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Beating IT recession blues
A guide for organisations wanting to outpace their peers
By: Quocirca
Published: April 2009
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A guide for organisations wanting to outpace their peers

Companies have to remain competitive, but the recent years of prosperity have made this less of a driving need in many industries. Most organisations think they can outperform their rivals, and many believe that their approach to IT can play a significant part in this. There is a link between the performance and capabilities of the IT function and overall business performance, but not everybody is aware of this, or takes advantage of it.

  • Companies that believe they are growing have a more mature attitude to IT Not only do growing companies tend to view IT investment as strategic to the business, IT management is also far more acutely aware of what other parts of the business think about the IT function. Where there are problems with the internal perception of the IT function, the IT managers in growing companies are far more likely to be trying to address them.
  • New technology should be viewed optimistically, but not with rose-tinted glasses Those taking a strategic approach to IT investment view new technology as an opportunity that can have a positive impact on the business and add value. Many, in organisations that have been around for some time, tend to have become more cynical; some view implementing new technology as extra work, but those in young and maturing businesses still have an interest in the technology, although they must guard against investing in things simply because they are new and innovative and keep an eye on business value.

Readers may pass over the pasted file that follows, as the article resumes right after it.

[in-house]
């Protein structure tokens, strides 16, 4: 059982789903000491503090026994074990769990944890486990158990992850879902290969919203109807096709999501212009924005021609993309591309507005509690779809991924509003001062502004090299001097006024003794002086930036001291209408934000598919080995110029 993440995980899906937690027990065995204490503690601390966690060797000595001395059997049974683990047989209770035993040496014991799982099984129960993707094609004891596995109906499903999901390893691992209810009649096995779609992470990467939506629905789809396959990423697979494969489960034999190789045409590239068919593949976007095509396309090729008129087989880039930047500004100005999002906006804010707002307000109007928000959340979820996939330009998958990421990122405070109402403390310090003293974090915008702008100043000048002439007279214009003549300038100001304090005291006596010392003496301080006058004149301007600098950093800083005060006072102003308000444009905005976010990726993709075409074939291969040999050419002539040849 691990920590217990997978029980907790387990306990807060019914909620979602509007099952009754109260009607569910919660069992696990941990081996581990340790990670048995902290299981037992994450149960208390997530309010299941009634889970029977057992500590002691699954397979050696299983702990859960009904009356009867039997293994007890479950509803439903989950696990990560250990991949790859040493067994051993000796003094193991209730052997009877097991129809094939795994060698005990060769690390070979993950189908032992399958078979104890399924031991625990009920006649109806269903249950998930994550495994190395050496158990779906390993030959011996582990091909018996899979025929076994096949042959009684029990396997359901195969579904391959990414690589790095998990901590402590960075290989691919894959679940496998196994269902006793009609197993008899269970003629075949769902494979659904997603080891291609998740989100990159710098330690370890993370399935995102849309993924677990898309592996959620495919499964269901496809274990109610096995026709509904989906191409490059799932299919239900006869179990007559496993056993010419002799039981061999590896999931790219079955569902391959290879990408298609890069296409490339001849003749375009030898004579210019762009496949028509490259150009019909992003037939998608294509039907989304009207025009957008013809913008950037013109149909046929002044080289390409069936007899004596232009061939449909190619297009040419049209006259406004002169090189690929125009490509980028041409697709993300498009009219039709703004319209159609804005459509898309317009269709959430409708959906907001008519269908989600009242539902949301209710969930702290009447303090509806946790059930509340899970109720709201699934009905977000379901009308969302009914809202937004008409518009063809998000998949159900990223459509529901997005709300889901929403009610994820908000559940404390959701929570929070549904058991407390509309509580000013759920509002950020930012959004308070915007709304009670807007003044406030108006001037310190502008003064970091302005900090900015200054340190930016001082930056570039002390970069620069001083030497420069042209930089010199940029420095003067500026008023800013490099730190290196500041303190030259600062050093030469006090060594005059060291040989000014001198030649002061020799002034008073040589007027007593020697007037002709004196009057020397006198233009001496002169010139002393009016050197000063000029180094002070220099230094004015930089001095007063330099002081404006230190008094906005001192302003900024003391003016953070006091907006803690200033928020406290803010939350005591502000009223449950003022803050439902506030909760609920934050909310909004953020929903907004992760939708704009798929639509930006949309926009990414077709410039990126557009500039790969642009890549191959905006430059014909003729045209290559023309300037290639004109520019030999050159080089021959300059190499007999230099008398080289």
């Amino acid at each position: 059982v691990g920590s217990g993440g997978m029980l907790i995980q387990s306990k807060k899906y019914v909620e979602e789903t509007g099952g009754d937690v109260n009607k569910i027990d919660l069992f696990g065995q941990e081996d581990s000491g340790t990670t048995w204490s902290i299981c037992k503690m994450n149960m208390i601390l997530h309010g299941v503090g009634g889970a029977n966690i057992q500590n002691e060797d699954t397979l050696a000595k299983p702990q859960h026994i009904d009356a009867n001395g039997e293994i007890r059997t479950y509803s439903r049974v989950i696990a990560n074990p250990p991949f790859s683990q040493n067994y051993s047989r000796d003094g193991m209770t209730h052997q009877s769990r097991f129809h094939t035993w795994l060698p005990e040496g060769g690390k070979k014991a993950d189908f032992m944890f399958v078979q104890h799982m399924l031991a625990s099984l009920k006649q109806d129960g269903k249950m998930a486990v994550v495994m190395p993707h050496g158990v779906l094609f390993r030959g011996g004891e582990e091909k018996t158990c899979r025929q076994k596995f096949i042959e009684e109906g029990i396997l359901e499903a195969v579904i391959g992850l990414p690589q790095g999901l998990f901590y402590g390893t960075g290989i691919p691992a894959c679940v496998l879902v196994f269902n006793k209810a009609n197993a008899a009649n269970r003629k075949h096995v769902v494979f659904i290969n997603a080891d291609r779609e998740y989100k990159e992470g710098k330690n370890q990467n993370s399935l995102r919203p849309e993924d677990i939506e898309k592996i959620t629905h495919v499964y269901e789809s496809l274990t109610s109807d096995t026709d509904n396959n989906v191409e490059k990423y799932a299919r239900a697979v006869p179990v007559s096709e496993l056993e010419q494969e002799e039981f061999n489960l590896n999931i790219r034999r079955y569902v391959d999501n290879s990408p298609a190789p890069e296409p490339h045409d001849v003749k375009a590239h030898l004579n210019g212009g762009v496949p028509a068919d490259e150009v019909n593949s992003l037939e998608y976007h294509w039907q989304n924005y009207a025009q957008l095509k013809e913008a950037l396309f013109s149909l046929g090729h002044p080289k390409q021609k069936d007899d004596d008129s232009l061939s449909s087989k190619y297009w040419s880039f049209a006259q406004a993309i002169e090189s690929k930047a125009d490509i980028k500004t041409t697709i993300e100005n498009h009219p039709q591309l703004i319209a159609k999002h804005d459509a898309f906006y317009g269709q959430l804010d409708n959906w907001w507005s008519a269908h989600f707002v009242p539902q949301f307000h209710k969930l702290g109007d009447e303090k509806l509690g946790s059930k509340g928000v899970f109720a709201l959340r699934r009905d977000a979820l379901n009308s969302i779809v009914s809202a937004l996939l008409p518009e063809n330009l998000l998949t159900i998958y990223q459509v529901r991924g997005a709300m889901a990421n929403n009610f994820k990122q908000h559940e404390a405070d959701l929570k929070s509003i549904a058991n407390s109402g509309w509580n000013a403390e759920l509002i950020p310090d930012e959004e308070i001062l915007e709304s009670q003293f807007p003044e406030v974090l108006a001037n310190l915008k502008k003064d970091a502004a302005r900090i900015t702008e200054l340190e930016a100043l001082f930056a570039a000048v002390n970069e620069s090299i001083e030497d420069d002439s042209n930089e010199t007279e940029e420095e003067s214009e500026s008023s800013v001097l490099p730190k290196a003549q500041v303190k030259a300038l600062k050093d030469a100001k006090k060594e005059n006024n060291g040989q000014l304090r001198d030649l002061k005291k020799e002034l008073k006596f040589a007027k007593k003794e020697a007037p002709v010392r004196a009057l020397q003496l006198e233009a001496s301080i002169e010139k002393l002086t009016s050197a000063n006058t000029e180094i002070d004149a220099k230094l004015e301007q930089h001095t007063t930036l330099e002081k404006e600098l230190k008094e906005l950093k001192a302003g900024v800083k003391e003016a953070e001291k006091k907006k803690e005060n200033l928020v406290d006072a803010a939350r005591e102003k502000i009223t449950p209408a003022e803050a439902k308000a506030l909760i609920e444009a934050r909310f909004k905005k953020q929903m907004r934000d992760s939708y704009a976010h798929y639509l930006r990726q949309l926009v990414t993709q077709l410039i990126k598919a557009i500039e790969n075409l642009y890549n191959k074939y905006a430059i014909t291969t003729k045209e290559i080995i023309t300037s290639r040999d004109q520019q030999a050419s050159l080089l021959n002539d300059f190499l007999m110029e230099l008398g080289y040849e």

• Bringing in external experts can improve overall business performance without spiralling costs Working with 3rd parties who provide industry knowledge and understanding helps businesses grow faster and improve efficiency and reduce costs. They look in those 3rd parties for specific industry knowledge, depth of expertise and reputation in order to build relationships, rather than just finding cheap suppliers to dump everything on.
  • Too many IT projects run over time and budget or fail to meet their intended scope Those companies that do not believe they are keeping up with their peers have the worst records, with one in three admitting that fewer than 30% of their projects are completed on time. While budgets and time are precious resources, missing project scope will be noticed by those outside the IT department too, and does nothing to enhance the IT function's reputation.
  • In difficult economic times the return on investment timescales shorten While young and maturing companies will still accept that it takes longer to get a financial return, those companies with a growth mentality take a tight grip on the reins, with almost two in three of them expecting a return on IT investment in only six months.
  • Few companies formally measure the impact of IT projects, and some do not measure it at all While there appears an internal belief that IT is having a positive impact in many areas of the business, fewer than half of all companies have any process at all for measuring the success of IT projects. Despite this, many are keen on looking at the linkage between IT capability and business performance, so they will need to start planning how and what they must measure.

Conclusion

Even during a recession, companies can not only survive, but thrive. To do this, the IT function must stick close to the business, be involved in the broader strategy and plans, and measurably demonstrate the success of IT investments in terms and language that the wider organisation understands and appreciates. Even before doing this, the IT function has to control its budgets and resources, and recognise that where expertise is available from 3rd parties, it should be exploited as part of mutually beneficial partnerships. This should not only ensure that costs are manageable, but that suitable returns in terms of overall business performance and individual employee productivity are realised.

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